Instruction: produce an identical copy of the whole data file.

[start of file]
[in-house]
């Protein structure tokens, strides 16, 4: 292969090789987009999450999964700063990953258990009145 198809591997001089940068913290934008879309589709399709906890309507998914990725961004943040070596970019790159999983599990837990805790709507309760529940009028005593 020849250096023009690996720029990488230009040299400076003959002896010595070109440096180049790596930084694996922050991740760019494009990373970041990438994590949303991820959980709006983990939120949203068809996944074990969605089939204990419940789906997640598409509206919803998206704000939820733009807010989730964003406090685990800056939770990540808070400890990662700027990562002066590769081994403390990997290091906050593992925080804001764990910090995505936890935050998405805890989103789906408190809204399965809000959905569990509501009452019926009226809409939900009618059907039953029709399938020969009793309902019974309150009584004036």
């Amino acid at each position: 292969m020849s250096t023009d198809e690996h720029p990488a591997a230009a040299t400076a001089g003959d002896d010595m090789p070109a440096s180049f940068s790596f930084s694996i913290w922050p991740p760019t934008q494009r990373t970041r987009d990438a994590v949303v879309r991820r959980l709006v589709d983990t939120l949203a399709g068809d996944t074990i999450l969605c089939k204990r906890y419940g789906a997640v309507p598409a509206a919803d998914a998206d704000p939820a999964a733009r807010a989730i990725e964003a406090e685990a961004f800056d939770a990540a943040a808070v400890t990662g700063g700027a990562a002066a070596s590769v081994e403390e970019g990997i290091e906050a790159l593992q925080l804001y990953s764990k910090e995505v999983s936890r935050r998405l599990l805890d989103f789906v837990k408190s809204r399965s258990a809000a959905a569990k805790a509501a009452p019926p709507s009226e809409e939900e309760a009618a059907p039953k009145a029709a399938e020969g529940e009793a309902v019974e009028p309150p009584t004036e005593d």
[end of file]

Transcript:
[in-house]
């Protein structure tokens, strides 16, 4: 292969090789987009999450999964700063990953258990009145 198809591997001089940068913290934008879309589709399709906890309507998914990725961004943040070596970019790159999983599990837990805790709507309760529940009028005593 020849250096023009690996720029990488230009040299400076003959002896010595070109440096180049790596930084694996922050991740760019494009990373970041990438994590949303991820959980709006983990939120949203068809996944074990969605089939204990419940789906997640598409509206919803998206704000939820733009807010989730964003406090685990800056939770990540808070400890990662700027990562002066590769081994403390990997290091906050593992925080804001764990910090995505936890935050998405805890989103789906408190809204399965809000959905569990509501009452019926009226809409939900009618059907039953029709399938020969009793309902019974309150009584004036």
């Amino acid at each position: 292969m020849s250096t023009d198809e690996h720029p990488a591997a230009a040299t400076a001089g003959d002896d010595m090789p070109a440096s180049f940068s790596f930084s694996i913290w922050p991740p760019t934008q494009r990373t970041r987009d990438a994590v949303v879309r991820r959980l709006v589709d983990t939120l949203a399709g068809d996944t074990i999450l969605c089939k204990r906890y419940g789906a997640v309507p598409a509206a919803d998914a998206d704000p939820a999964a733009r807010a989730i990725e964003a406090e685990a961004f800056d939770a990540a943040a808070v400890t990662g700063g700027a990562a002066a070596s590769v081994e403390e970019g990997i290091e906050a790159l593992q925080l804001y990953s764990k910090e995505v999983s936890r935050r998405l599990l805890d989103f789906v837990k408190s809204r399965s258990a809000a959905a569990k805790a509501a009452p019926p709507s009226e809409e939900e309760a009618a059907p039953k009145a029709a399938e020969g529940e009793a309902v019974e009028p309150p009584t004036e005593d």